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Sometime during your career as an administrator, you’ll likely have to generate a chart dynamically. Regardless of whether you need to illustrate annual sales trends or the number of hits a Web site receives each month, generating a chart dynamically is easy if you have the right tool.

Several chart-generation tools for Perl are available. You can use modules such as GDChart, perl-Graph, and Chart::Graph, but these modules require C libraries that you need to compile and, in some cases, port to Win32. A better alternative is to use Microsoft Graph, a COM component that you can access from many Win32 applications.

Microsoft Graph typically finds its way onto most machines through the installation of Microsoft Excel or other Microsoft Office programs. When you create a chart in Excel, you’re using Microsoft Graph objects. Excel accesses these objects as COM objects. Perl can also access Microsoft Graph objects, which means that you can leverage from a Perl script the same rich graphing support that Excel has. To interact with Microsoft Graph, you use the objects, methods, and properties of the Microsoft Graph object model. You can find details about this object model on the Microsoft Developer Network (MSDN) Web site. In Microsoft Office XP (formerly code-named Office 10), you can also find this object model in a Help file called vbagr10.chm in the Office XP directory (usually at C:\program files\microsoft office). Other versions of Microsoft Office have similarly named Help files in comparable locations.

Microsoft Graph’s power lies in its versatility. You can use its objects not only in scripts, Web pages, and scheduled batch jobs but also in remote applications. Using Distributed COM (DCOM), you can install Microsoft Graph on a remote machine. This setup is handy if you want to generate charts from Web-server–based scripts (e.g., .cgi scripts, .asp scripts) but don’t want to burden the Web server with the process load. You can use an application server to act as the back end and DCOM to access the Microsoft Graph application on that remote machine. Let’s look at how Microsoft Graph works and how you can use it to generate charts dynamically.

Understanding Microsoft Graph
When you create an instance of Microsoft Graph’s Application object, you can access two types of components: DataSheet objects and Chart objects. A DataSheet object represents a datasheet, which is similar to an Excel spreadsheet. A datasheet is basically a data grid that can contain values. Unlike Excel cells, datasheet cells can’t contain formulas. Datasheet cells can contain only numeric values and strings.

The Chart object is the graphical representation of the data found in the datasheet. The Chart object has many properties that you can use to customize charts. For example, you can use the properties to display a title (to which you can apply different fonts, sizes, and other attributes), a legend, horizontal and vertical gridlines, and axis labels. However, the really cool option is that you can choose the type of chart. Office XP’s Microsoft Graph comes with 14 chart types: area, bar, bubble, column, cone, cylinder, doughnut, line, pie, pyramid, radar, scatter, stock, and surface. Each chart type has several permutations, including a 3-D version. Microsoft Graph’s documentation describes all the available properties and options.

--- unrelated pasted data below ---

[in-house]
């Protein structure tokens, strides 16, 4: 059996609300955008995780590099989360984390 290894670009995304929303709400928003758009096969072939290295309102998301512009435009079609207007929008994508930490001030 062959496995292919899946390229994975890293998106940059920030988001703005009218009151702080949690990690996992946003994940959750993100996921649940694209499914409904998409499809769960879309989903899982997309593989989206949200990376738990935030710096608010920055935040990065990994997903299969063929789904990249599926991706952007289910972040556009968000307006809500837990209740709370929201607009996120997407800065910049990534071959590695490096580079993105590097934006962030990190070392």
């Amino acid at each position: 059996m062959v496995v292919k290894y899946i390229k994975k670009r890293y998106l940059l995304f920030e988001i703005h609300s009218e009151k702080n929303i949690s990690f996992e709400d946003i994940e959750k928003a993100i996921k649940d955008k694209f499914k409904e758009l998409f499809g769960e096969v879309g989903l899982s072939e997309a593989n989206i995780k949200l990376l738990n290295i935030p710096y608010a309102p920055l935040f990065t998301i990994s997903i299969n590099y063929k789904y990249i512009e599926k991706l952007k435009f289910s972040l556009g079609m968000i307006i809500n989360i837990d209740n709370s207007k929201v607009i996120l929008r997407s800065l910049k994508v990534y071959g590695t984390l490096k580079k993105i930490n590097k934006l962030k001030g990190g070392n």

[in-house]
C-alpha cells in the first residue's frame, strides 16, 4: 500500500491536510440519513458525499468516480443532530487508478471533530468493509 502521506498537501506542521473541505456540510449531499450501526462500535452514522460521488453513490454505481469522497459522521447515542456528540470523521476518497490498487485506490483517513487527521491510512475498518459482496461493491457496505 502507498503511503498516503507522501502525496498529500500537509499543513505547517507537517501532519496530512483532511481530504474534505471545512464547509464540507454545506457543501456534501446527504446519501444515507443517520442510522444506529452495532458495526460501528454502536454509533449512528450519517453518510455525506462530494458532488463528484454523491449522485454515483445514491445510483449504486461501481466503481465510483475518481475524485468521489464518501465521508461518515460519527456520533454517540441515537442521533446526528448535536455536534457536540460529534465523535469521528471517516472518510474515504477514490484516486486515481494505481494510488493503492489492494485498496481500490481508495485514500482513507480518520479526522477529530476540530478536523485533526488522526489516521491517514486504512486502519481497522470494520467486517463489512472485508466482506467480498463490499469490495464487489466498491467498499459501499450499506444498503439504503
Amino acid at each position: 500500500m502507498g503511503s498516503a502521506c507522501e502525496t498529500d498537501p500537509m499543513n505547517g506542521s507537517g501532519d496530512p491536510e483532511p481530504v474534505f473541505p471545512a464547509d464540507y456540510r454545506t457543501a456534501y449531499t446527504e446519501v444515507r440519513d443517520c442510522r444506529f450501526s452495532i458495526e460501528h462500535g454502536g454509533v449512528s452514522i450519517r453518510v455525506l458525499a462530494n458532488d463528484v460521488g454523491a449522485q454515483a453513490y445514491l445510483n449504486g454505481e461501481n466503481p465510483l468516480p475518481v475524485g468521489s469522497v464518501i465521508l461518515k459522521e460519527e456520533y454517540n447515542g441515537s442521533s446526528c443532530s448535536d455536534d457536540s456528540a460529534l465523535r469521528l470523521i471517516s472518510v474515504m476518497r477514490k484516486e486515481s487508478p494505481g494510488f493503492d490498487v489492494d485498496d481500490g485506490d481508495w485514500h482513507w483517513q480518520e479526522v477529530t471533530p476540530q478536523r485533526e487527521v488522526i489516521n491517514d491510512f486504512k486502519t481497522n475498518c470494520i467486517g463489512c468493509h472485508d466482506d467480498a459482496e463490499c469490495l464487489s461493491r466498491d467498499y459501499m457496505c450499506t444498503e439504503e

Creating the Perl Script
The script GenChart.pl, which Listing 1 shows, uses Microsoft Graph to create a 3-D line chart. GenChart.pl graphs data that the GetData() subroutine returns. This subroutine, which appears at the end of the script, returns an array of random data. Thus, the resulting chart’s data is meaningless and is for demonstration purposes only. However, you can easily change this subroutine to query information from a database containing the number of Web server hits daily, weekly stock quotes, or other data you might want to chart.

You begin GenChart.pl by loading the Win32::OLE extension, which lets you access COM components such as Microsoft Graph. Win32::OLE comes with Win32 Perl from ActiveState, so if you’ve already installed Perl, you’ll most likely have this extension installed. While loading Win32::OLE, you can import the in() and with() functions so that you can use them without having to specify their full namespaces (i.e., Win32::OLE::in and Win32::OLE::with).

Next, you load the Win32::OLE::Const extension. This extension searches for the specified type library and imports the library’s various constants so that you can use them in the script. In this case, you’re telling the extension to search for and import the constants from the type library called Microsoft Graph. (The full name of the type library is Microsoft Graph 10.0 Object Library, but the extension loads the first type library that starts with the specified string.) Importing the constants lets you refer to the constants’ names instead of their numeric values. For example, when you define the chart options in the %ChartOptions hash, you can specify xl3Dline instead of –4101 for the chart type.